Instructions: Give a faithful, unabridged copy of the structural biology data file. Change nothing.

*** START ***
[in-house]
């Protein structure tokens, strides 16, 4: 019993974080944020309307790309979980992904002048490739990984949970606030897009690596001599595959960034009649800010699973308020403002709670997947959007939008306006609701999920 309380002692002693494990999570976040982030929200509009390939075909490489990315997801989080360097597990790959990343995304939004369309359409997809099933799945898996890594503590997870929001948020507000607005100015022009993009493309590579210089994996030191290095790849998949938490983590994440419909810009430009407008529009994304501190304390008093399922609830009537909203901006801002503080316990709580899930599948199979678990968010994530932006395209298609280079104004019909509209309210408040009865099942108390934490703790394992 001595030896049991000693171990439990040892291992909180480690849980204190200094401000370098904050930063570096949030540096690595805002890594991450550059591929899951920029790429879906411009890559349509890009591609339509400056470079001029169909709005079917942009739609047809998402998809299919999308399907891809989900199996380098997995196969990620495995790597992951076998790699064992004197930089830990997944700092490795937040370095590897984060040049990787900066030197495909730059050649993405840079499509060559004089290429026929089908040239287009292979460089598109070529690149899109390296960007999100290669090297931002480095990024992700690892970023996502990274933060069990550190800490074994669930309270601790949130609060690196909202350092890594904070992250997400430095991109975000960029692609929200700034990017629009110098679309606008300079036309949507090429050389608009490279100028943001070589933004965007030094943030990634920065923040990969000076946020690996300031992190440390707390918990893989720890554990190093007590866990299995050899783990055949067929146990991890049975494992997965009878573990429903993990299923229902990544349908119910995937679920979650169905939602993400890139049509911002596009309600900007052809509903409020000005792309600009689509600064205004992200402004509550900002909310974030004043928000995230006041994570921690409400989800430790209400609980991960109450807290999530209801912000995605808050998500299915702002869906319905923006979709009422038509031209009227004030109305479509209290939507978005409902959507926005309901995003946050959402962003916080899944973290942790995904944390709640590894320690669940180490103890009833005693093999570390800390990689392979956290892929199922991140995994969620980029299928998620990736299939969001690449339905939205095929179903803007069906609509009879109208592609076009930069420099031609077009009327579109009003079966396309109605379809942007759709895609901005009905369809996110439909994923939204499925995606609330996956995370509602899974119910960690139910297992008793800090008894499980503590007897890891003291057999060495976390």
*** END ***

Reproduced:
[in-house]
């Protein structure tokens, strides 16, 4: 019993974080944020309307790309979980992904002048490739990984949970606030897009690596001599595959960034009649800010699973308020403002709670997947959007939008306006609701999920 309380002692002693494990999570976040982030929200509009390939075909490489990315997801989080360097597990790959990343995304939004369309359409997809099933799945898996890594503590997870929001948020507000607005100015022009993009493309590579210089994996030191290095790849998949938490983590994440419909810009430009407008529009994304501190304390008093399922609830009537909203901006801002503080316990709580899930599948199979678990968010994530932006395209298609280079104004019909509209309210408040009865099942108390934490703790394992 001595030896049991000693171990439990040892291992909180480690849980204190200094401000370098904050930063570096949030540096690595805002890594991450550059591929899951920029790429879906411009890559349509890009591609339509400056470079001029169909709005079917942009739609047809998402998809299919999308399907891809989900199996380098997995196969990620495995790597992951076998790699064992004197930089830990997944700092490795937040370095590897984060040049990787900066030197495909730059050649993405840079499509060559004089290429026929089908040239287009292979460089598109070529690149899109390296960007999100290669090297931002480095990024992700690892970023996502990274933060069990550190800490074994669930309270601790949130609060690196909202350092890594904070992250997400430095991109975000960029692609929200700034990017629009110098679309606008300079036309949507090429050389608009490279100028943001070589933004965007030094943030990634920065923040990969000076946020690996300031992190440390707390918990893989720890554990190093007590866990299995050899783990055949067929146990991890049975494992997965009878573990429903993990299923229902990544349908119910995937679920979650169905939602993400890139049509911002596009309600900007052809509903409020000005792309600009689509600064205004992200402004509550900002909310974030004043928000995230006041994570921690409400989800430790209400609980991960109450807290999530209801912000995605808050998500299915702002869906319905923006979709009422038509031209009227004030109305479509209290939507978005409902959507926005309901995003946050959402962003916080899944973290942790995904944390709640590894320690669940180490103890009833005693093999570390800390990689392979956290892929199922991140995994969620980029299928998620990736299939969001690449339905939205095929179903803007069906609509009879109208592609076009930069420099031609077009009327579109009003079966396309109605379809942007759709895609901005009905369809996110439909994923939204499925995606609330996956995370509602899974119910960690139910297992008793800090008894499980503590007897890891003291057999060495976390």